Dave Kopel argues that the use of the word "the" in "THE right to keep and bear arms" indicates that the right was pre-existing.
A similar — though significantly different — argument has been made about "THE freedom of speech" in the first amendment, that including the word "THE" indicates that the right was pre-existing.
In the first amendment context, that argument misunderstands English grammar. When an of-phrase is newly coined, it should take an article, thus
"I recognize THE freedom of taking a shower whenever I please,"
"I recognize freedom of taking a shower whenever I please."
When an of-phrase becomes so common that it is treated as a single concept, only then is it idiomatic to drop the article. Thus, today we would usually say that a case "involves freedom of religion" or "involves freedom of speech." When a few hundred years ago, these phrases were not so common that they could be thought of as single concepts, we would have said that a case "involves THE freedom of religion" or "involves THE freedom of speech."
Now Dave Kopel's 2d amendment argument is different than the standard 1st amendment argument because an of-phrase is not involved:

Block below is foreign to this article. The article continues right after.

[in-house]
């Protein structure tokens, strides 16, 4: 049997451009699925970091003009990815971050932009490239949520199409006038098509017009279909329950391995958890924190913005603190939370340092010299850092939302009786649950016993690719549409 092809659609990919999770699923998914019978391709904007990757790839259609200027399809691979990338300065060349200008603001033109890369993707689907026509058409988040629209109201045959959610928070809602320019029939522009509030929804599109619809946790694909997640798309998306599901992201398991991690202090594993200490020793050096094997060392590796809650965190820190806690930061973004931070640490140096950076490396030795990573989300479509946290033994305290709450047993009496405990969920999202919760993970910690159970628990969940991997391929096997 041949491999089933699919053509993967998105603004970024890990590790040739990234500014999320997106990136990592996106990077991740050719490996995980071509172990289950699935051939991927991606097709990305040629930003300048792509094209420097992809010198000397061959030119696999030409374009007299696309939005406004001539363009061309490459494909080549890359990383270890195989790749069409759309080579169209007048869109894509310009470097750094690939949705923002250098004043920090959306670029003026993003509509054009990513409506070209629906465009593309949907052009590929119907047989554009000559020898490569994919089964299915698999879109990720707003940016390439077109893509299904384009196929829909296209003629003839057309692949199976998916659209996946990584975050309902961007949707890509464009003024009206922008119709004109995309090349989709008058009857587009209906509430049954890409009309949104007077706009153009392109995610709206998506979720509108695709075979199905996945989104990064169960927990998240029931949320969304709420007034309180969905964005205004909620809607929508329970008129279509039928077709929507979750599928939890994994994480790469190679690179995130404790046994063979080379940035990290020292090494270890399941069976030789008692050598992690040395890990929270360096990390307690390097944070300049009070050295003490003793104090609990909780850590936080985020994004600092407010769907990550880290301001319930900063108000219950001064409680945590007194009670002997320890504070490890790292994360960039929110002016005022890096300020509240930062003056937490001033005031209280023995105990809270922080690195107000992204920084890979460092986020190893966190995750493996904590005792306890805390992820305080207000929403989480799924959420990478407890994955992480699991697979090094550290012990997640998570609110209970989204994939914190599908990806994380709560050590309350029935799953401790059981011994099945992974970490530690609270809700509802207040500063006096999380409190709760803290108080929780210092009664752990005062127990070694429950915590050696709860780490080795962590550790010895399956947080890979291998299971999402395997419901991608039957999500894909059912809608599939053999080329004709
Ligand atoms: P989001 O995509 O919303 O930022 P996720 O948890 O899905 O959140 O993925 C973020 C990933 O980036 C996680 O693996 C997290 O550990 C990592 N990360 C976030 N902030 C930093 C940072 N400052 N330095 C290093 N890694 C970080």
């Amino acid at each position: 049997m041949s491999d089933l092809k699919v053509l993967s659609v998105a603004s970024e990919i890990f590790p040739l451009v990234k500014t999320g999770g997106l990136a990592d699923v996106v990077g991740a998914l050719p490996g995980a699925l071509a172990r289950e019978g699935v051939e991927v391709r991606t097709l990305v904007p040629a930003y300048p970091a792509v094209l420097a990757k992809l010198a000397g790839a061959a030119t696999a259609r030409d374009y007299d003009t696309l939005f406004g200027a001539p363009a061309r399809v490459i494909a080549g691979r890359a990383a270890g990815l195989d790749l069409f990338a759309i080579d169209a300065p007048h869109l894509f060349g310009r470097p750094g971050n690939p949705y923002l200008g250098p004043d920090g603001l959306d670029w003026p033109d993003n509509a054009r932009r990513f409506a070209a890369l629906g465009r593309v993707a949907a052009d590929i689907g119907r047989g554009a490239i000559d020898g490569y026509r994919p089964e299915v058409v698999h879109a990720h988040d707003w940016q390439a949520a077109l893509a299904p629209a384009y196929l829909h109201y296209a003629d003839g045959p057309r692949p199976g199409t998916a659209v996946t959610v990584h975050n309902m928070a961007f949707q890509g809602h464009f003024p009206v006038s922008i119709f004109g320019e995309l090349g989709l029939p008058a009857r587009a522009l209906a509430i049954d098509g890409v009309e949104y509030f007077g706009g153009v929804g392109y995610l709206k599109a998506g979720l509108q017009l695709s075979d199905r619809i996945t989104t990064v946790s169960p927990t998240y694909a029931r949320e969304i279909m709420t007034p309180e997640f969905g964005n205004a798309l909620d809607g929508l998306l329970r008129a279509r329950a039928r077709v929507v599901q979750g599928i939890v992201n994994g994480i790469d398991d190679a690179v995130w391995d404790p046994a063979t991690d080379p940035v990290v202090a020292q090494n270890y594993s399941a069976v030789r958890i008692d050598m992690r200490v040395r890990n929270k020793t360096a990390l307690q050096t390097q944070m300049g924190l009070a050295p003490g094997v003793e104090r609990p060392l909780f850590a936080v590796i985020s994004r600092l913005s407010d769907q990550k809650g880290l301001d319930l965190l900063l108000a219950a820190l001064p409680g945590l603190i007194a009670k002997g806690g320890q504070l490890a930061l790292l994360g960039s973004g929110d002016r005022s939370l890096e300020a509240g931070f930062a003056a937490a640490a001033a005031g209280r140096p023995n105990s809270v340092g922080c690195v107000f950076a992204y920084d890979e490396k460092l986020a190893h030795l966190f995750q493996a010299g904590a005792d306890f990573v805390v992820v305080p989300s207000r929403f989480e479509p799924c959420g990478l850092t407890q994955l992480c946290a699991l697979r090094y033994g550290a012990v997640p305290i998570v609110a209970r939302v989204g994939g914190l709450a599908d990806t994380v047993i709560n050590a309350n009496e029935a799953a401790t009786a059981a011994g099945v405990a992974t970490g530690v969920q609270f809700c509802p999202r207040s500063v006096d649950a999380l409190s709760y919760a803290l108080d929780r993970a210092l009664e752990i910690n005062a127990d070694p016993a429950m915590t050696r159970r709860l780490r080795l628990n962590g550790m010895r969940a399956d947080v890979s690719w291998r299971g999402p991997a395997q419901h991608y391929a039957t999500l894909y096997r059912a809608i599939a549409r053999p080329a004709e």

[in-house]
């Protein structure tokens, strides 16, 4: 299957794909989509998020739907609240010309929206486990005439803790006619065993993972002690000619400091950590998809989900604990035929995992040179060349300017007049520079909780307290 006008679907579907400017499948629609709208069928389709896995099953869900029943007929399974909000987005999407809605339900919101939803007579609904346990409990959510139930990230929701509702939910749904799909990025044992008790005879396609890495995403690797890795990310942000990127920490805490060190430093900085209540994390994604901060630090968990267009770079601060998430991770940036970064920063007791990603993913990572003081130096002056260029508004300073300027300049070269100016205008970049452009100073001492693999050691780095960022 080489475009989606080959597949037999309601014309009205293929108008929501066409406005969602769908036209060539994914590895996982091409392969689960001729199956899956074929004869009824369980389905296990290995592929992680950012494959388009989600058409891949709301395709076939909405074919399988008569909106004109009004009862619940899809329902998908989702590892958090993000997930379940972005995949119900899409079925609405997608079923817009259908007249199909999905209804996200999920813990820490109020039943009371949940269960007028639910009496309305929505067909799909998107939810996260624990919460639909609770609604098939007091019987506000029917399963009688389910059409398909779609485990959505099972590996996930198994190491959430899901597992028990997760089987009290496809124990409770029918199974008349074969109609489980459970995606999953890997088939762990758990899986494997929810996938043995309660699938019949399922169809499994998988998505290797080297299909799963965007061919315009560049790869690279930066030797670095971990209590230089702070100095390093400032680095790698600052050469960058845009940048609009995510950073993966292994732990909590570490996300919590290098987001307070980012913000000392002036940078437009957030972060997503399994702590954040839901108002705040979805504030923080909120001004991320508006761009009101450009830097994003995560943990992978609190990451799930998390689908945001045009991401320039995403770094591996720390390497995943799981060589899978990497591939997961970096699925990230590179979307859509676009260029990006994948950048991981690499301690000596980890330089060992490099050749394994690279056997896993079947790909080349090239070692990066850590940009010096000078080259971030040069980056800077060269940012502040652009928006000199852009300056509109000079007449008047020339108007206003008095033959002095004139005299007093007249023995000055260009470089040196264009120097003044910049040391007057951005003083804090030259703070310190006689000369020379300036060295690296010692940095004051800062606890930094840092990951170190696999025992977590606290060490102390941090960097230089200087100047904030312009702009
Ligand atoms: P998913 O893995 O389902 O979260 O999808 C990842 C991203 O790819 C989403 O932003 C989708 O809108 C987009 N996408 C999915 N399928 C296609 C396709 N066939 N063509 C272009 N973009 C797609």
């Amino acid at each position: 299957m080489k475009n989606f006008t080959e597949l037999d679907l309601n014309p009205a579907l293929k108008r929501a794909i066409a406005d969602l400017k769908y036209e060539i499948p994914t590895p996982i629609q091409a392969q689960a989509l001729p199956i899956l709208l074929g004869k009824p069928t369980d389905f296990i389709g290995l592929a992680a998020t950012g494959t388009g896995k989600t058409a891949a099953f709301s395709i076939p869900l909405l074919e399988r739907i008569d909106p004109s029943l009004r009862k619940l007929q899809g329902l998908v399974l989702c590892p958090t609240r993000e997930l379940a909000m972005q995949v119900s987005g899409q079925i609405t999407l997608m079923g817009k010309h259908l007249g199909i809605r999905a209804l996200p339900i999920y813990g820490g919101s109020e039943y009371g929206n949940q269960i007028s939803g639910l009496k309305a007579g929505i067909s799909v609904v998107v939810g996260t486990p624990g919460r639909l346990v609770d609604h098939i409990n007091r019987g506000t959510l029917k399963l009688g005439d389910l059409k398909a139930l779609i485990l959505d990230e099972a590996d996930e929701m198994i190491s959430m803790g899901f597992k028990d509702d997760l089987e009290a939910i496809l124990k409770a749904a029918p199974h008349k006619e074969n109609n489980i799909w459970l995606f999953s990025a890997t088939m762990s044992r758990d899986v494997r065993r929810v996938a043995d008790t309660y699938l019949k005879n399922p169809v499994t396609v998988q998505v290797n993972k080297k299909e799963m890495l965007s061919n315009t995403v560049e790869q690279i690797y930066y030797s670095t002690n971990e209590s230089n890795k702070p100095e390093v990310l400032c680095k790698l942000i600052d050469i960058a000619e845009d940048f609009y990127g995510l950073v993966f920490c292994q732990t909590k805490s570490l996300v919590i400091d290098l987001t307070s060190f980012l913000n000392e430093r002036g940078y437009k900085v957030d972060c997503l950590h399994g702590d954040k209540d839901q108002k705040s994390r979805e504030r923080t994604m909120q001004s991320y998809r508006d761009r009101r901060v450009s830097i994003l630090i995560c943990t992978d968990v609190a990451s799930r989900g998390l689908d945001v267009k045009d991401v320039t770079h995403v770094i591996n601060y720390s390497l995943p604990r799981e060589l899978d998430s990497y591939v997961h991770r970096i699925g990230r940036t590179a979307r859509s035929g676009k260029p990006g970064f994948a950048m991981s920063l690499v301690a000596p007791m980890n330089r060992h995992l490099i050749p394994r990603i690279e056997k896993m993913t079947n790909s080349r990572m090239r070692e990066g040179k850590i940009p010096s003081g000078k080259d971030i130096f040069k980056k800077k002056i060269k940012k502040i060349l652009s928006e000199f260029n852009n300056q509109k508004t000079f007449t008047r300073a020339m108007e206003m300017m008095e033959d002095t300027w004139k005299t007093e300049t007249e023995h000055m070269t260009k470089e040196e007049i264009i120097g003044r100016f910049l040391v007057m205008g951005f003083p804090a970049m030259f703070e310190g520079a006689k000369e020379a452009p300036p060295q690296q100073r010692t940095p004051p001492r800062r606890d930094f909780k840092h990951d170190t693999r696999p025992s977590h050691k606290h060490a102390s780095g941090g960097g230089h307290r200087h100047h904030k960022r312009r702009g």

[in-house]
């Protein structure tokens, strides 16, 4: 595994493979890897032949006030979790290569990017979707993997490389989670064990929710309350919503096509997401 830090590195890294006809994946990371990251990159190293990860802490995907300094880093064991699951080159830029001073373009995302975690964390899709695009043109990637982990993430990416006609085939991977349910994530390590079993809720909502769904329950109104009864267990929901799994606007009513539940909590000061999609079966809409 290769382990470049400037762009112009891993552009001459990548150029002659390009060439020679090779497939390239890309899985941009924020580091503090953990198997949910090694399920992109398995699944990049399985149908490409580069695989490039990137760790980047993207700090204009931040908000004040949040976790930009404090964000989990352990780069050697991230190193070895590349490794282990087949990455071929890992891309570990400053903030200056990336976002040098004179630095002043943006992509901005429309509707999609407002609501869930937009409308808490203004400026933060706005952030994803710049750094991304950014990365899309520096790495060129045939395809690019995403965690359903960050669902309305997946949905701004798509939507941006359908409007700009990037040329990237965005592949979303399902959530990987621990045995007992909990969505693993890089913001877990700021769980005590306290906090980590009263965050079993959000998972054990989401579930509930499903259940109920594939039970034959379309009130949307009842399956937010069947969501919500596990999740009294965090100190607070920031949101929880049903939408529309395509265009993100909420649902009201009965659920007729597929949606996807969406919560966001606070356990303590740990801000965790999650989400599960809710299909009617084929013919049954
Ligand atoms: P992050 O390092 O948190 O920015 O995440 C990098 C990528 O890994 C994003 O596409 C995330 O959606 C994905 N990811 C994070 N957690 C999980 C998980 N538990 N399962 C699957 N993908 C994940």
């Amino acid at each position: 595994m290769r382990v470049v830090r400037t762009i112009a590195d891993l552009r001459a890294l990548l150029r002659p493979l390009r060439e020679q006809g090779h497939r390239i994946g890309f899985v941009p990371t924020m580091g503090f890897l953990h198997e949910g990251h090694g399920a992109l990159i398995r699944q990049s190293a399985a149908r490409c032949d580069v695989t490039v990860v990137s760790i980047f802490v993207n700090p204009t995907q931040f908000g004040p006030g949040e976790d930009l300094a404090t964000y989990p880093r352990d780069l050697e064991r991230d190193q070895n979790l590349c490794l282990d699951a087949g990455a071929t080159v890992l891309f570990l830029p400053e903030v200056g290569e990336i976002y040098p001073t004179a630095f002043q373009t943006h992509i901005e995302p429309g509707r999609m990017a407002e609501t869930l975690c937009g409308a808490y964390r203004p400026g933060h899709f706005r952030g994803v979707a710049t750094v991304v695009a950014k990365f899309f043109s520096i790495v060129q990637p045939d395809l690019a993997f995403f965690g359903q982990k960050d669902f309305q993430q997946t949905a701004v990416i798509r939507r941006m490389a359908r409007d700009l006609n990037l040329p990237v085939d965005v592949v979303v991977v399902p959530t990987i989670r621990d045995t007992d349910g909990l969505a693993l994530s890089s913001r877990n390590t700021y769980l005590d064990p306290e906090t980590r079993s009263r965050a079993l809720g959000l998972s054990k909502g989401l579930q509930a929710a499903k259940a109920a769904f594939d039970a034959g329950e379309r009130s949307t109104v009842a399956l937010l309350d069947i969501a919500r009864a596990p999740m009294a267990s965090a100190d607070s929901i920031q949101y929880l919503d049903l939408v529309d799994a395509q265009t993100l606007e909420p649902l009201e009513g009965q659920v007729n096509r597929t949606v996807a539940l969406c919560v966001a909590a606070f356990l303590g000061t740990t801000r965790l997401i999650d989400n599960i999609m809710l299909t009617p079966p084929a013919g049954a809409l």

"THE right TO keep and bear arms."
Although he is not entirely clear, I assume Kopel means that, if the right was not pre-existing, the 2d amendment might have said:
"A right to keep and bear arms."
But IMO idiom is not as reliable a guide here as Dave considers it to be. One can certainly use "A" to introduce rights thought to be pre-existing. Kopel does so himself in the post I am responding to. Kopel writes:
If the majority is right on this point, then the Stevens dissent is plainly wrong; the Second Amendment was intended to protect A personal right to arms for self-defense.
But is it also idiomatic to use "THE" when the right is not recognized as pre-existing? Yes. Idiomatically, I might write either:
I believe that each American should have THE right to drive as fast as he wants.
I believe that each American should have A right to drive as fast as he wants.
Even though my examples presume that the right does not pre-exist, I still think that I might idiomatically refer to "THE right to drive as fast as he wants" or "A right to drive as fast as he wants." If I use "THE" to refer to a non-existent right, the word indicates which right I am refering to, in this example the particular right to drive as fast as he wants. IMO, using "THE" to refer to a right may just tell us which right is referenced, not that the right is pre-existing.
BTW, the best discussion of the use of articles before "of" phrases is in Wilson Follett's Modern American Usage (the versions edited by J. Barzun).